One hundred years ago, Albert Einstein changed physics with four pages of text. Off those pages leapt his general theory of relativity, published in December of 1915. It would go on to describe the universe at its largest and fastest. Gravity is warped space-time, and both time and space will bend according to the mass and energy peppering the universe. This brilliant insight is now one of the pillars of modern physics, born from the musings of a lone German physicist. As confusing as warped space-time may sound, you don’t need superpowers to understand it.
In the latest special issue from Science, Einstein’s insights come alive in a delightful interactive comic aptly called “General Relativity.” It begins with Einstein contemplating the shoulders he stood on: Netwon’s laws of motion:
That’s all fine and good, but the physicist realized that an object can feel no force act on it yet still accelerate. That’s what would happen if you walked straight off a roof, and this scenario happens to be the exact same thought experiment Einstein envisioned.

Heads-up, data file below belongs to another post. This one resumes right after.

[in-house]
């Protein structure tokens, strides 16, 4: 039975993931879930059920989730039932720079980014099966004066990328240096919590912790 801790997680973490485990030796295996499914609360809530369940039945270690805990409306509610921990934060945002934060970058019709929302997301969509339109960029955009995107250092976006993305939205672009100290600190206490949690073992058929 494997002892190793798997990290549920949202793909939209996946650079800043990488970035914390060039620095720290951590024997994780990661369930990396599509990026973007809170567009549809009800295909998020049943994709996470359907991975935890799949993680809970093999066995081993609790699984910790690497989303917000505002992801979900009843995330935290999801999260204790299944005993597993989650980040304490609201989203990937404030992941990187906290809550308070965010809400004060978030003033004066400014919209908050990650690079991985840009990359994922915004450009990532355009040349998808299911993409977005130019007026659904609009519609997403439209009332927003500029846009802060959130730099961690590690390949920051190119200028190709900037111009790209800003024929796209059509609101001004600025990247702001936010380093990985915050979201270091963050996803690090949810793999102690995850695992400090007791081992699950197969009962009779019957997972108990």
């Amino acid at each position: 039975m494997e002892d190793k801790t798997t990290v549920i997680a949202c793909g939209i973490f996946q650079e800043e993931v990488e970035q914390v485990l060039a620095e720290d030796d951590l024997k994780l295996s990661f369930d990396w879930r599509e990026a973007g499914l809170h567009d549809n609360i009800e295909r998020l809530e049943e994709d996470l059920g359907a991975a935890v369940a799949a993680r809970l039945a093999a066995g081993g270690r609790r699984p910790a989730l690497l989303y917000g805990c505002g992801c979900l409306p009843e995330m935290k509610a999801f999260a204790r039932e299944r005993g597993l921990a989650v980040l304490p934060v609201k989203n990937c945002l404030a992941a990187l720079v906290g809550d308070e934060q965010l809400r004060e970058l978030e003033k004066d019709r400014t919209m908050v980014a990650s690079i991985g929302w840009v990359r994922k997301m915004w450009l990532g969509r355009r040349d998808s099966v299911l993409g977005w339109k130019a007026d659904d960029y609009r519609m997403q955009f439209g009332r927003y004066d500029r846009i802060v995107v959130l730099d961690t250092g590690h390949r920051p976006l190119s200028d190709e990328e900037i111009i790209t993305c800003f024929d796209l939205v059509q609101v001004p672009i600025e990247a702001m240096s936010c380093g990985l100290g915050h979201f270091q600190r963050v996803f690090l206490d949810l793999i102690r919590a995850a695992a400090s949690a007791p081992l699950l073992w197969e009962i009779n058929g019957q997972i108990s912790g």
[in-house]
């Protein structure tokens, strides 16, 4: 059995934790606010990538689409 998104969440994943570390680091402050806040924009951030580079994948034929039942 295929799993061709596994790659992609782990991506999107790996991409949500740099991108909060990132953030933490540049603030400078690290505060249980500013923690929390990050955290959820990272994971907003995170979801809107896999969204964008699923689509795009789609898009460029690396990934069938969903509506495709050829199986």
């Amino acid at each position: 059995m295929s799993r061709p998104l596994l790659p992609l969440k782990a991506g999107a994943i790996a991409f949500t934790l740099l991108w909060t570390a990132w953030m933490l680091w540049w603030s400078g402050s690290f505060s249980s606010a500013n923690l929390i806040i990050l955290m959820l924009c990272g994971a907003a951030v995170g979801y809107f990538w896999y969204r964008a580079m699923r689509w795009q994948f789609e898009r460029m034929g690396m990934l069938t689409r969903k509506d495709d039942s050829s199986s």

So how can you explain the fact that an object in free-fall accelerates without a force acting on it? If gravity was warping space-time, then time might run slower at the Earth’s surface (it has more mass and therefore more gravity) than on the roof where he hypothetically stood. If that was the case, an object in free-fall could accelerate without being acted on by an outside force:
Of course, thought experiments only got Einstein so far. He needed to prove it. That took a lot of math and years of work.
But the central idea of gravity itself being warped space-time is easy enough to understand, at least explained this simply. As Einstein supposedly said, make everything as simple as possible, but not simpler. I wish my physics class had a comic like this.
Make sure to scroll through the whole comic at Science/AAAS here.